GPs piloting Skype consultations at a central London GP practice saw high patient satisfaction but less-than-expected demand.
Almost all patients surveyed about their experience of the remote consultation service said they ‘would use it again’ (95%).
A further 94% said they were ‘satisfied or better’ than the consultation had met their medical needs and 78% were satisfied with how long they waited for the appointment.
Although patients were warned that ‘the security of Skype isn’t 100%’, 83% also said they were happy with the safeguarding of their privacy.
GPs at the practice were also positive, reporting that Skype was better than phone consultation for making a diagnosis. However they found it was less time efficient than phone consultations, taking up 10 instead of five minutes.
However plans to extend the number of GP sessions held via Skype each week from two to five were scrapped due to a lack of demand.
The leading CCG said a broad mix of patients had used the service including working people and parents of young children. Two-thirds of patients joined the remote consultation from home but more than a quarter – 28% – skyped from their workplace.
Dr Alice Fraser, the lead GP at the pilot practice Cavendish Health Centre in Westminster, said: ‘The flexibility that remote working offers means clinicians can make more efficient and productive use of time. I live outside of London so I found the use of Skype particularly helpful as I could carry out consultations with my patients from home without having to travel to London, which meant I was able to better balance my work and family commitments.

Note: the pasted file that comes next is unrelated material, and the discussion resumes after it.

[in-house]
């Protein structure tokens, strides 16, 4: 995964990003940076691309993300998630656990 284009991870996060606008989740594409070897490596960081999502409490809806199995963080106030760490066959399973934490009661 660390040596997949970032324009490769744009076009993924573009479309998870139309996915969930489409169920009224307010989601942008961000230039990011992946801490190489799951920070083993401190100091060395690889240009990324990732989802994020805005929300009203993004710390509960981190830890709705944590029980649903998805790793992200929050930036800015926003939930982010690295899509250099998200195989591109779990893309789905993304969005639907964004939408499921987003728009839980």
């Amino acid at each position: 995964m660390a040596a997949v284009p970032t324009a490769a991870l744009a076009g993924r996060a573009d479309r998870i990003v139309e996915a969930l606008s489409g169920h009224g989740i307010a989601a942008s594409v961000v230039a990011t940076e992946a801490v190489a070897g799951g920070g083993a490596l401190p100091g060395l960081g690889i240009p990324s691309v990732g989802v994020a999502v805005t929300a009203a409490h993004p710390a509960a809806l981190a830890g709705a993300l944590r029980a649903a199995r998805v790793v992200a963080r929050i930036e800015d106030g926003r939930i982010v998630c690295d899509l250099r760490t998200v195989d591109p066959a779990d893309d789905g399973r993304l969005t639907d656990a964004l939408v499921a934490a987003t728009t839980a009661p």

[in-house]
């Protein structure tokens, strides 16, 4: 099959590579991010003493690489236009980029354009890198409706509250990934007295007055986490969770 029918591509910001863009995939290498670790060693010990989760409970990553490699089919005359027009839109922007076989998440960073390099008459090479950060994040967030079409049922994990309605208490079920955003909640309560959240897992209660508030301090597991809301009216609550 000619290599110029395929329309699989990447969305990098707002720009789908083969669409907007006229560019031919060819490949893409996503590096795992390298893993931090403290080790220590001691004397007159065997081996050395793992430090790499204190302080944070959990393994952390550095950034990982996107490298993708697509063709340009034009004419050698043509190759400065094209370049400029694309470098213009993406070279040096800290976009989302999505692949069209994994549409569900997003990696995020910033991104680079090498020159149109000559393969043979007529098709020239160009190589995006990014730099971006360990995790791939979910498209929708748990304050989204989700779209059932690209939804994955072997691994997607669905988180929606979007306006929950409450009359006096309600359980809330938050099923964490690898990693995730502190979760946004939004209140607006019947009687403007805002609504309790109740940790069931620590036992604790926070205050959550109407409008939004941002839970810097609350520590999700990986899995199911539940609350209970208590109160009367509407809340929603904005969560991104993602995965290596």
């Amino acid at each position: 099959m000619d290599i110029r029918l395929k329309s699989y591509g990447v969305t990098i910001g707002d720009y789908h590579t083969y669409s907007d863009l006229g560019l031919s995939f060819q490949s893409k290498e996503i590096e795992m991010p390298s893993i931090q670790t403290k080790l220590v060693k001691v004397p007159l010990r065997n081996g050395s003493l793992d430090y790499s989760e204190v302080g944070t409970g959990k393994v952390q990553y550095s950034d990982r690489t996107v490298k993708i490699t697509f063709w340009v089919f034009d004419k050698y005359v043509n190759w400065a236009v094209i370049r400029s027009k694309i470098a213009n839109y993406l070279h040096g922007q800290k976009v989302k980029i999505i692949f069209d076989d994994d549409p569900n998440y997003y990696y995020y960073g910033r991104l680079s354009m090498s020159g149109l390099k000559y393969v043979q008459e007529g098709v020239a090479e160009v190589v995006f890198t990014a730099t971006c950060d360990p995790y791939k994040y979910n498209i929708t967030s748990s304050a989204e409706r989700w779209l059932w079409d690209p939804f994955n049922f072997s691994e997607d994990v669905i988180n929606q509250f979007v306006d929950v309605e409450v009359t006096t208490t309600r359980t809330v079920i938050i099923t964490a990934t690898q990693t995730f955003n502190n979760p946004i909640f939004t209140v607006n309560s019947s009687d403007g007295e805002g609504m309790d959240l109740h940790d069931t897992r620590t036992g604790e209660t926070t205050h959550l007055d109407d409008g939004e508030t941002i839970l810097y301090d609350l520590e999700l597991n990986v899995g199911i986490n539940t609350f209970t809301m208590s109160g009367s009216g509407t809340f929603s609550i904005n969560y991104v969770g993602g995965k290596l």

‘Our patients with mobility or transport problems could get a more detailed consultation via Skype than a telephone conversation might allow, so this service proved especially useful for them.’
Kiran Chauhan, deputy managing director at NHS Central London CCG, said: ‘The remote consultation service offers convenience for both patients and GPs, and the feedback from both has been extremely positive… The pilot has given us some important learning points that we will consider when rolling this out further.’
He added that an added benefit from Skype consultations was ‘alleviating pressure’ on consultation room space.
He said: ‘Long term, the service can help to increase patients’ access to appointments as it enables practices to provide additional appointments without requiring more clinical space or the associated overheads. This can also alleviate pressure on limited consulting room space, which is a particular problem in central London where estate is at a premium, as GPs can see their patients from any private location.’